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" If we want students to learn, we must show them how. Teachers engage in non-fiction inquiry choose their own topic of study, research it, craft a final report and present their findings. In my staff development work, I encourage teachers to follow the "gradual release of responsibility" model (Pearson and Gallagher 1983), explicitly presenting learning strategies and then gradually handing over responsibility while modeling and guiding."

Nonfiction Matters by Stephanie Harvey (p 5)
Also see page 53 for explanation of gradual release of responsibility model.

Sage on the Stage vs. Guide on the Side

"A good teacher knows when to act as Sage on the Stage and when to act as a Guide on the Side. Because student-centred learning can be time-consuming and messy, efficiency will sometimes argue for the Sage. When students are busy making up their own minds, the role of the teacher shifts. When questioning, problem-solving and investigation become the priority classroom activities, the teacher becomes a Guide on the Side."

The WIRED Classroom   Jamie McKenzie 

Jamie McKenzie's article The WIRED Classroom  provides a list of descriptors of the role of a teacher who is a Guide on the Side while students are conducting their investigations.  "... the teacher is circulating, redirecting, disciplining, questioning, assessing, guiding, directing, fascinating, validating, facilitating, moving, monitoring, challenging, motivating, watching, moderating, diagnosing, trouble-shooting, observing, encouraging, suggesting, watching, modeling and clarifying."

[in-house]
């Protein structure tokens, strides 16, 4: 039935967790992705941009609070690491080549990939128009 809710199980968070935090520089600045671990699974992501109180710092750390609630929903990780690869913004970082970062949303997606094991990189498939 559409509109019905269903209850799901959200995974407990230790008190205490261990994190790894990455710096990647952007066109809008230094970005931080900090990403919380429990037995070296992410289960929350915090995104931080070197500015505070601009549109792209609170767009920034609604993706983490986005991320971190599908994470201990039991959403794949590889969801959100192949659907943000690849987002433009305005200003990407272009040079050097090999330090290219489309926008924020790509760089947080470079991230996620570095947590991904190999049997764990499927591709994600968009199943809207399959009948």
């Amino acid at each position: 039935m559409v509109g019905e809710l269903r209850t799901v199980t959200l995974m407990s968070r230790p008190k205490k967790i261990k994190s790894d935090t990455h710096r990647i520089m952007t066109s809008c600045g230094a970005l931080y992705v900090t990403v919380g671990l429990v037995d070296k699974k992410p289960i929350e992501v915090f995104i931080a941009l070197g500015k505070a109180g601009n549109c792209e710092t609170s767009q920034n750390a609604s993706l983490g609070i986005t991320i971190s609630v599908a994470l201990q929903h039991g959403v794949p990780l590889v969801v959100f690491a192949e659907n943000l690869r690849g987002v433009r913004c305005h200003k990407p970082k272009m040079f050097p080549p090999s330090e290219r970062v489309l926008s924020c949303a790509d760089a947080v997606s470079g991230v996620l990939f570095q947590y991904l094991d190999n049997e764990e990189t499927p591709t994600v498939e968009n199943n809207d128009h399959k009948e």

The teacher is on the move, checking over shoulders, asking questions and teaching mini-lessons for individuals and groups who need a particular skill. Support is customized and individualized. The Guide on the Side sets clear expectations, provides explicit directions, and keeps the learning well structured and productive.

From Now On The Educational Technology Journal
The WIRED Classroom Jamie McKenzie

In a thinking curriculum, students develop an in-depth understanding of the essential concepts and processes for dealing with those concepts, similar to the approach taken by experts in tackling their tasks. For example, students use original sources to construct historical accounts; they design experiments to answer their questions about natural phenomena; they use mathematics to model real- world events and systems; and they write for real audiences. 

(Herman et al., 1992, p.17)

Since April 26th, 2004


P Theroux, Teacher,
 Alberta, Canada

Updated 11/16/2011


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These web pages were assembled for teachers.  There are well over 100 pages on this site and all have a similar format. All pages that vary in appearance from  this page are linking off site to the work of others.

Every effort is made to validate the educational substance of these sites.  Please remember that the dynamic nature of the Internet requires each of us to use caution when presenting web sites to students.